Power creep

Power creep is a balance issue... When it comes to gear progression specifically, the idea is to create an open market that is not heavily dependent on soulbound items; and having many item sinks and gold sinks within that economy that allows for the potential degradation and loss of assets within that closed economy; and not introduce items from the marketplace that companies put in from a pay-to-win perspective or from a pay-to-convenience perspective that undermines the economy that players have built. That is a huge mistake that companies have made in the past and that lends to the imbalancing of what designers maybe have actually balanced well.[15]Steven Sharif

Game difficulty

People who put more time and effort into it are definitely going to get more out of it but that doesn't mean that person who logs in once a week won't be able to have fun so it's just a matter of the scale of stuff that you're going after... Running a caravan is not gonna be the same thing every time you do it. You might be able to find like a super secret path that nobody knows about... and you exploit it for a while and nobody knows and then eventually somebody sees you and suddenly that route becomes a lot more difficult so you know that's kind of the way we really want that emergent gameplay to kind of come out of those options that we give you guys; and a lot of it is gonna come down to other players making it more or less difficult for you.[16]Jeffrey Bard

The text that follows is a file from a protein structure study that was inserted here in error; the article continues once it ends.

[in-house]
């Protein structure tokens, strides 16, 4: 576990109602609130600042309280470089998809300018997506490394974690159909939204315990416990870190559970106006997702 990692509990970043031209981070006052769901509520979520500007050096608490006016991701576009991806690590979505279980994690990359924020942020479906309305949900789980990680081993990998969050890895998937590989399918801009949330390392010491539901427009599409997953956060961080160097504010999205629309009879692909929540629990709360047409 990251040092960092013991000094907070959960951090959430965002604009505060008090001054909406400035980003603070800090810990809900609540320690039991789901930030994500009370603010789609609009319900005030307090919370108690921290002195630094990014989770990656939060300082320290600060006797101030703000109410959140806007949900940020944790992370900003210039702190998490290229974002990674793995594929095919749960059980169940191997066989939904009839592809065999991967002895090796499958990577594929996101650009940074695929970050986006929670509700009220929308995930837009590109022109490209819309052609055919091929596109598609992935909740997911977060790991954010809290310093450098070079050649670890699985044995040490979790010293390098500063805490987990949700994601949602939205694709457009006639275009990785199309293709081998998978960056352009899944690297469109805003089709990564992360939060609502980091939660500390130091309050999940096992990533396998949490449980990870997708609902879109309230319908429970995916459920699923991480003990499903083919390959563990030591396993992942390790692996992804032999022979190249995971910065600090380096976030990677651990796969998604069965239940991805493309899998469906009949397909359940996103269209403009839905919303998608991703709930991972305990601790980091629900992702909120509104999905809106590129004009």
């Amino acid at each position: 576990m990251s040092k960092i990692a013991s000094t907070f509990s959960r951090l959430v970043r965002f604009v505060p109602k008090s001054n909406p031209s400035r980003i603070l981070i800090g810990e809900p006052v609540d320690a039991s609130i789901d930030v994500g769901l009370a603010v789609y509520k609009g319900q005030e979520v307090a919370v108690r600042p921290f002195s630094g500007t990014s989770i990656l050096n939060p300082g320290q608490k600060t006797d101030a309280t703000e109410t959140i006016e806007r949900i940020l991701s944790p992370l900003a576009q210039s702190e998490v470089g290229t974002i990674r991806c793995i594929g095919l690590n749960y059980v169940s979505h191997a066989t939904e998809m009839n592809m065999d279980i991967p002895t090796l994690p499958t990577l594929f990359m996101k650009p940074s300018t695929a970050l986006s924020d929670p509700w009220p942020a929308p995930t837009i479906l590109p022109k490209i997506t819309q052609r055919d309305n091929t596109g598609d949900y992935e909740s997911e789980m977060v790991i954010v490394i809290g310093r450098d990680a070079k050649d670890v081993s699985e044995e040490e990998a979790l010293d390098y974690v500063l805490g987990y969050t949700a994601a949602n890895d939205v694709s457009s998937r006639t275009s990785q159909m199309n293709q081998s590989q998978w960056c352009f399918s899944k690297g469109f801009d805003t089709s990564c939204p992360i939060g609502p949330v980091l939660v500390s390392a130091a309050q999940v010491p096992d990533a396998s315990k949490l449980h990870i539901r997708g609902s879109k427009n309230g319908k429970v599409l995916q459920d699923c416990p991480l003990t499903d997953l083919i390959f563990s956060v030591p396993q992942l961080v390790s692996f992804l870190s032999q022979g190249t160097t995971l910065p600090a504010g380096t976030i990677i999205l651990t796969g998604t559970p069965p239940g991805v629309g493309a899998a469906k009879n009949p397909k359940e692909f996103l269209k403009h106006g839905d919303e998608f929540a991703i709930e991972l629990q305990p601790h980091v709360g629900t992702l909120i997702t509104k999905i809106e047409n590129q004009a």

There's a ton of room for difficulty on whatever scale... In a living world everything becomes much more difficult.[16]Peter Pilone

Learning curve

Ashes of Creation will be easy to understand yet hard to master.[17]

Target demographic